Psalm 30:3
O LORD, thou hast brought up my soul from the grave: thou hast kept me alive, that I should not go down to the pit.
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EXPOSITORY (ENGLISH BIBLE)
(3) Grave.Sheôl (See Note to Psalm 6:5.)

That I should not go down to the pit.—This follows a reading which is considered by modern scholars ungrammatical. The ordinary reading, rightly kept by the LXX. and Vulg., means from these going down to the pit, i.e., from the dead. (Comp. Psalm 28:1.)

30:1-5. The great things the Lord has done for us, both by his providence and by his grace, bind us in gratitude to do all we can to advance his kingdom among men, though the most we can do is but little. God's saints in heaven sing to him; why should not those on earth do the same? Not one of all God's perfections carries in it more terror to the wicked, or more comfort to the godly, than his holiness. It is a good sign that we are in some measure partakers of his holiness, if we can heartily rejoice at the remembrance of it. Our happiness is bound up in the Divine favour; if we have that, we have enough, whatever else we want; but as long as God's anger continues, so long the saints' weeping continues.O, Lord, thou hast brought up my soul from the grave - My life; me. The meaning is, that he had been in imminent danger of death, and had been brought from the borders of the grave. The word here rendered "grave" is "Sheol" - a word which, properly used, commonly denotes the region of the dead; the underworld which is entered through the grave. Compare Isaiah 14:9, note; Psalm 6:5, note.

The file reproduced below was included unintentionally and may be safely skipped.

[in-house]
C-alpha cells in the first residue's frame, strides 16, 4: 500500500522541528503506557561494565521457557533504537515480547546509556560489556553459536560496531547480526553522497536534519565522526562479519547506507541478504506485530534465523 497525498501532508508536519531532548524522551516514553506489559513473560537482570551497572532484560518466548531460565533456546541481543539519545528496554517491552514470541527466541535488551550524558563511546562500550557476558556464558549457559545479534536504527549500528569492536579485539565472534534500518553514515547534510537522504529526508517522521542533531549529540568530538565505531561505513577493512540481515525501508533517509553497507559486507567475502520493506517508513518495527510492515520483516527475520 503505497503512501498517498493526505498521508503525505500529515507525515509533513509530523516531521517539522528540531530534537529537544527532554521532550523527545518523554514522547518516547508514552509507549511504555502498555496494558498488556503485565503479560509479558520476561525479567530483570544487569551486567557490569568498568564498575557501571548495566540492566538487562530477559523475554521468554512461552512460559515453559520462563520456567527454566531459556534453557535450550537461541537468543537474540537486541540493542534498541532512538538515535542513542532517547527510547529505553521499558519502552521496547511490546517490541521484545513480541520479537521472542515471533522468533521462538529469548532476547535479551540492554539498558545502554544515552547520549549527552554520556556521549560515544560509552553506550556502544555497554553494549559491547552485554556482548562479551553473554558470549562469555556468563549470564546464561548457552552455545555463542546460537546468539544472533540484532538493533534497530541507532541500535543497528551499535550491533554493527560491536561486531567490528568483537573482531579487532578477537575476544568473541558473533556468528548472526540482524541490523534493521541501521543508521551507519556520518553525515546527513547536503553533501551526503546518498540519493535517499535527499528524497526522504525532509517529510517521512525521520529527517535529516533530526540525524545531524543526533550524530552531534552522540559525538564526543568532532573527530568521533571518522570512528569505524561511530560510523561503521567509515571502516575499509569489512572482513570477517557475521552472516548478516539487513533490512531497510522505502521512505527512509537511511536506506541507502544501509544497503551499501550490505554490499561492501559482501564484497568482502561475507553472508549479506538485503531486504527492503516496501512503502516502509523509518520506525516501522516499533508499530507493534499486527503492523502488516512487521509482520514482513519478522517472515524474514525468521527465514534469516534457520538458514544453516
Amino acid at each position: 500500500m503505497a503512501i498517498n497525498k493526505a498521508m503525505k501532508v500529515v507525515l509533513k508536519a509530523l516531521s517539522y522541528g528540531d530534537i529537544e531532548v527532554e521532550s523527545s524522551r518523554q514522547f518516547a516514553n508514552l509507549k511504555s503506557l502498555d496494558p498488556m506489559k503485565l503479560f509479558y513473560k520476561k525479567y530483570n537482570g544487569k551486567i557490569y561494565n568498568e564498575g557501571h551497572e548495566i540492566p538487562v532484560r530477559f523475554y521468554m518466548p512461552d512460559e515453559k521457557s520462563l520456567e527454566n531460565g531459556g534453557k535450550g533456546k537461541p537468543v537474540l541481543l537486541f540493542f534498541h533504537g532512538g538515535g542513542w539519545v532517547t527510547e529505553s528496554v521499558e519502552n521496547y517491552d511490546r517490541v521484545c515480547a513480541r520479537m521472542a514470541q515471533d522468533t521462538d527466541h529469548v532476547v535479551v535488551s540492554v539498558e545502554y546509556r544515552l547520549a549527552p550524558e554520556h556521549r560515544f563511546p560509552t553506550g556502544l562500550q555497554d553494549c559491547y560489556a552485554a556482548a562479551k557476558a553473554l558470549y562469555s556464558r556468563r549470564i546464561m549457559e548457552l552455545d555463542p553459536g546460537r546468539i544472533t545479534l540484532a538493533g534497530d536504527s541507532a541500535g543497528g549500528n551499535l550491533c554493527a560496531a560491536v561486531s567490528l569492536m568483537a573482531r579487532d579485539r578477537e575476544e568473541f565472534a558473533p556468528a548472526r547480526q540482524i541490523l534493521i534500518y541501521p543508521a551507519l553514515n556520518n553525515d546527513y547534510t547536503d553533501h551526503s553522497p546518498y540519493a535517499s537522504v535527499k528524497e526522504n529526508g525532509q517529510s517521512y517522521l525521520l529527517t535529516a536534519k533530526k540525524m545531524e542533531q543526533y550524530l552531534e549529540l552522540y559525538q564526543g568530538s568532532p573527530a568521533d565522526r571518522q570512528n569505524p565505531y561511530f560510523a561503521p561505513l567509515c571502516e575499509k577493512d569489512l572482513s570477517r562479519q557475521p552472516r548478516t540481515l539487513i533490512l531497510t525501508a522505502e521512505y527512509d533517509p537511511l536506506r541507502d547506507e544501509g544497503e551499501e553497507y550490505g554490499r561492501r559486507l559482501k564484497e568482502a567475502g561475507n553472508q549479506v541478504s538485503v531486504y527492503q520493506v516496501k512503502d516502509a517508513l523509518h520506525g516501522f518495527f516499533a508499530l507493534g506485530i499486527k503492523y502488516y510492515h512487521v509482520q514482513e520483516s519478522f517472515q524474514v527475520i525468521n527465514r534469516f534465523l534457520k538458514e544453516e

Thou hast kept me alive, that I should not go down to the pit - More literally, "thou hast caused me to live from them which go down to the pit;" that is, thou hast distinguished me from them by keeping me alive. The word "pit" here means the same as the grave. See the notes at Psalm 28:1.

3. The terms describe extreme danger.

soul—or, "myself."

grave—literally, "hell," as in Ps 16:10.

hast kept me … pit—quickened or revived me from the state of dying (compare Ps 28:1).

Thou hast brought up my soul from the grave; my deliverance is a kind of resurrection from the grave, upon the very brink whereof I was.

Thou hast kept me alive: this he adds to explain the former phrase, which was ambiguous.

To the pit, i.e. into the grave, which is oft called the pit, as Psalm 28:1 69:15 88:4 Isaiah 38:17.

O Lord, thou hast brought up my soul from the grave,.... When his life being in danger, was near unto it, Job 33:22; otherwise the soul dies not, nor does it lie and sleep in the grave; or "thou hast brought up my soul from hell" (m); that is, delivered him from those horrors of conscience and terrors of mind, by reason of sin, which were as hell itself unto him; see Psalm 116:3;

thou hast kept me alive: preserved his corporeal life when in danger, and maintained his spiritual life; and quickened him by his word, under all his afflictions, and kept him from utter and black despair;

that I should not go down to the pit; either of the grave or hell. There is in this clause a "Keri" and a "Cetib"; a marginal reading, and a textual writing: according to the latter it is, "from them that go down to the pit"; which some versions (n) follow; that is, thou hast preserved me from going along with them, and being where and as they are: our version follows the former; the sense is the same.